How To Play Better Defense

Defense is the art of keeping the ball off the sand.

The single biggest piece of advice I can give regarding defense is to NEVER decide that you can’t reach a ball before you go for it.

You will be absolutely amazed by the number of times that you will reach a ball that you would have given up on if you had “Thought About It First”

When you play defense you need to keep in mind that you cannot cover every square inch of the court.

Sometimes, you must give up certain areas of the court in exchange for the chance to either dig a hard driven ball or chase down a roll shot.

Many players assume that because the pros block on every play, that they should do the same thing.

They forget that the pros can hammer every ball that is set to them while their JSVBA opponents probably can’t!

In our men’s pro/open division the best teams are prepared to block on every play but actually only block about 50-70 percent of the time.

The rest of the time they drop off the net and try to dig the ball.

So my first suggestion is that you seriously consider blocking less!

Play more defense where the two of you are both back trying to dig a ball! Trust me, your defense and the number of balls that you touch will probably improve very quickly.

Now that you are both back in your normal defensive position, I want you to imagine that you have a rope tied from your waist to your partner’s. This rope is approximately 15 feet long and that is the farthest that you should ever be away from your partner.

By staying close together, if either one of you should make a dig the other player will be close enough to be able to get to the ball.

You want to move around the court in unison, when one player goes to the left both players go to the left and vice versa.

This requires that you both read the set and the hitter and then come to the same conclusion as to where the ball is going to go.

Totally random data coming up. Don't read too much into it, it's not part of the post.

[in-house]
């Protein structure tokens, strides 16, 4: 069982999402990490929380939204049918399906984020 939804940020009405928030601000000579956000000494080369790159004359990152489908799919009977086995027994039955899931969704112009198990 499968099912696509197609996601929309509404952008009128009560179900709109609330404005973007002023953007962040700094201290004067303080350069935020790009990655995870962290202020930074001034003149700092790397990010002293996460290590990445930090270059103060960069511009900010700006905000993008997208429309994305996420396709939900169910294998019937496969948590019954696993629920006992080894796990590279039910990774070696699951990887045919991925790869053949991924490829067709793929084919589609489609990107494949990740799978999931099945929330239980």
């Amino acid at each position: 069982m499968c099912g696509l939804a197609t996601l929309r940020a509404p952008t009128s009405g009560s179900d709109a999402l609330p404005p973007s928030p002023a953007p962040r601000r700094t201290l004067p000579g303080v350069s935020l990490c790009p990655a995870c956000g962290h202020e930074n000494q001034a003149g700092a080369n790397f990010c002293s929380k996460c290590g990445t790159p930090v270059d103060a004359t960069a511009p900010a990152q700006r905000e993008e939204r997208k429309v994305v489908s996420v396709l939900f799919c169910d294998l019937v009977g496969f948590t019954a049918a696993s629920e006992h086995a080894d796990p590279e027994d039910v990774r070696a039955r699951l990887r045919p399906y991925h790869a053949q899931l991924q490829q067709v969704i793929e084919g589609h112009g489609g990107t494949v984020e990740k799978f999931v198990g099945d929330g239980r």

If you are 15 feet apart and one of you is near a sideline, you will be covering about 2/3 of the court so reading the hitter correctly is imperative but giving up that part of the court that you have decided will not be hit to, will make your defense significantly more effective. (Many of the Open Level Teams do this without even realizing it!)

When you make a dig on a hard driven ball don’t try to put the ball way up in the air, if the ball is hit hard at you it will go high enough for your partner to get it if it goes only 8-10 feet in the air.

And you don’t need to try to pass the ball to your partner, straight up and down right in front of you is where you want the ball to go, let your partner come get the ball, then there is no confusion regarding where you will pass the ball and your partner knows what to do every single time you make a dig!

Remember, this is why I suggest that you never get more than 15 feet apart, that is half the width of the court and most players can get to any ball that is “popped up” even just a little bit from that far away.

When you make a dig be sure to talk to your partner, something along the lines of “It’s up!” or “Come on!” will make a tremendous difference in both motivating your partner and letting him know that the ball is up in the air because he’s not looking at you as you make the dig.

Now, if you are playing someone who can consistently, (and by consistently I mean ten out of ten times) put the ball on the sand with a hard hit and you can’t touch it, it is time to consider blocking or serving his partner.

But that is a different article!

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